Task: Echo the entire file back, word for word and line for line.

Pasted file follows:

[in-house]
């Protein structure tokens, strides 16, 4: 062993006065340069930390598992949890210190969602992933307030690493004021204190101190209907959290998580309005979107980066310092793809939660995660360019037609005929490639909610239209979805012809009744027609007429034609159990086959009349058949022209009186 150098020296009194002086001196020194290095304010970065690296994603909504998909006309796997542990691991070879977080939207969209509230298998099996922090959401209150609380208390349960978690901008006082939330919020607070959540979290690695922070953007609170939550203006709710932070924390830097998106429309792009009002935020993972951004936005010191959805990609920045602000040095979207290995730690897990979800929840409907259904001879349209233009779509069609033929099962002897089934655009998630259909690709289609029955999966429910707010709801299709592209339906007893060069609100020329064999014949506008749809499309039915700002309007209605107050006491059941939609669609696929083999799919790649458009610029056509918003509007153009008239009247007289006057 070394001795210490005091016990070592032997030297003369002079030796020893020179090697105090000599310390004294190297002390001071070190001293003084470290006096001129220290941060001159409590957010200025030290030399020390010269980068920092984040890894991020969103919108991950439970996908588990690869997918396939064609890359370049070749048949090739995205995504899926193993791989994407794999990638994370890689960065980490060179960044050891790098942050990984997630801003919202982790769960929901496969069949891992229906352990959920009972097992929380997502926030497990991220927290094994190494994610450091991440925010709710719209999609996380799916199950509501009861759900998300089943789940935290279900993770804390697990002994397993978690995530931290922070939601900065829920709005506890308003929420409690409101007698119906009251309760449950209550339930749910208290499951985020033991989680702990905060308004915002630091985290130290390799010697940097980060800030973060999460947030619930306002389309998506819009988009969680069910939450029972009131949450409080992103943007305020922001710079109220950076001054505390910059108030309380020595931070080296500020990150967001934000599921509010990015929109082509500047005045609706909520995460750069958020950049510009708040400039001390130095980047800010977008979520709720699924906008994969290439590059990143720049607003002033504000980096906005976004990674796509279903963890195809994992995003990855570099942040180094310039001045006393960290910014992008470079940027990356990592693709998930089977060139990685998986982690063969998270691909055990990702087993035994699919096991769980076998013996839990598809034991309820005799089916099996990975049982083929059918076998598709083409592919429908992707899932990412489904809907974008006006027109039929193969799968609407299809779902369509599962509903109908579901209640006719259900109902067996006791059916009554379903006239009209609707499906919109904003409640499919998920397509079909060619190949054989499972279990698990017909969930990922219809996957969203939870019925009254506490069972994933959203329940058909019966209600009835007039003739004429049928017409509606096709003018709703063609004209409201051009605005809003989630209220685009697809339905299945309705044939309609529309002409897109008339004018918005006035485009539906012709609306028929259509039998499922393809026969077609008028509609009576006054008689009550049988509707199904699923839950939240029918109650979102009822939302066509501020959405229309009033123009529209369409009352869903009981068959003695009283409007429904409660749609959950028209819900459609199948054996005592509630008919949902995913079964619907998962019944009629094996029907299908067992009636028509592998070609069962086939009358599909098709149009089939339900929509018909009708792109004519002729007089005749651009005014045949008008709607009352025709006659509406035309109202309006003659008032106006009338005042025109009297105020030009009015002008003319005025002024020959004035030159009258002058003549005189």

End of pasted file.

[in-house]
């Protein structure tokens, strides 16, 4: 062993006065340069930390598992949890210190969602992933307030690493004021204190101190209907959290998580309005979107980066310092793809939660995660360019037609005929490639909610239209979805012809009744027609007429034609159990086959009349058949022209009186 150098020296009194002086001196020194290095304010970065690296994603909504998909006309796997542990691991070879977080939207969209509230298998099996922090959401209150609380208390349960978690901008006082939330919020607070959540979290690695922070953007609170939550203006709710932070924390830097998106429309792009009002935020993972951004936005010191959805990609920045602000040095979207290995730690897990979800929840409907259904001879349209233009779509069609033929099962002897089934655009998630259909690709289609029955999966429910707010709801299709592209339906007893060069609100020329064999014949506008749809499309039915700002309007209605107050006491059941939609669609696929083999799919790649458009610029056509918003509007153009008239009247007289006057 070394001795210490005091016990070592032997030297003369002079030796020893020179090697105090000599310390004294190297002390001071070190001293003084470290006096001129220290941060001159409590957010200025030290030399020390010269980068920092984040890894991020969103919108991950439970996908588990690869997918396939064609890359370049070749048949090739995205995504899926193993791989994407794999990638994370890689960065980490060179960044050891790098942050990984997630801003919202982790769960929901496969069949891992229906352990959920009972097992929380997502926030497990991220927290094994190494994610450091991440925010709710719209999609996380799916199950509501009861759900998300089943789940935290279900993770804390697990002994397993978690995530931290922070939601900065829920709005506890308003929420409690409101007698119906009251309760449950209550339930749910208290499951985020033991989680702990905060308004915002630091985290130290390799010697940097980060800030973060999460947030619930306002389309998506819009988009969680069910939450029972009131949450409080992103943007305020922001710079109220950076001054505390910059108030309380020595931070080296500020990150967001934000599921509010990015929109082509500047005045609706909520995460750069958020950049510009708040400039001390130095980047800010977008979520709720699924906008994969290439590059990143720049607003002033504000980096906005976004990674796509279903963890195809994992995003990855570099942040180094310039001045006393960290910014992008470079940027990356990592693709998930089977060139990685998986982690063969998270691909055990990702087993035994699919096991769980076998013996839990598809034991309820005799089916099996990975049982083929059918076998598709083409592919429908992707899932990412489904809907974008006006027109039929193969799968609407299809779902369509599962509903109908579901209640006719259900109902067996006791059916009554379903006239009209609707499906919109904003409640499919998920397509079909060619190949054989499972279990698990017909969930990922219809996957969203939870019925009254506490069972994933959203329940058909019966209600009835007039003739004429049928017409509606096709003018709703063609004209409201051009605005809003989630209220685009697809339905299945309705044939309609529309002409897109008339004018918005006035485009539906012709609306028929259509039998499922393809026969077609008028509609009576006054008689009550049988509707199904699923839950939240029918109650979102009822939302066509501020959405229309009033123009529209369409009352869903009981068959003695009283409007429904409660749609959950028209819900459609199948054996005592509630008919949902995913079964619907998962019944009629094996029907299908067992009636028509592998070609069962086939009358599909098709149009089939339900929509018909009708792109004519002729007089005749651009005014045949008008709607009352025709006659509406035309109202309006003659008032106006009338005042025109009297105020030009009015002008003319005025002024020959004035030159009258002058003549005189």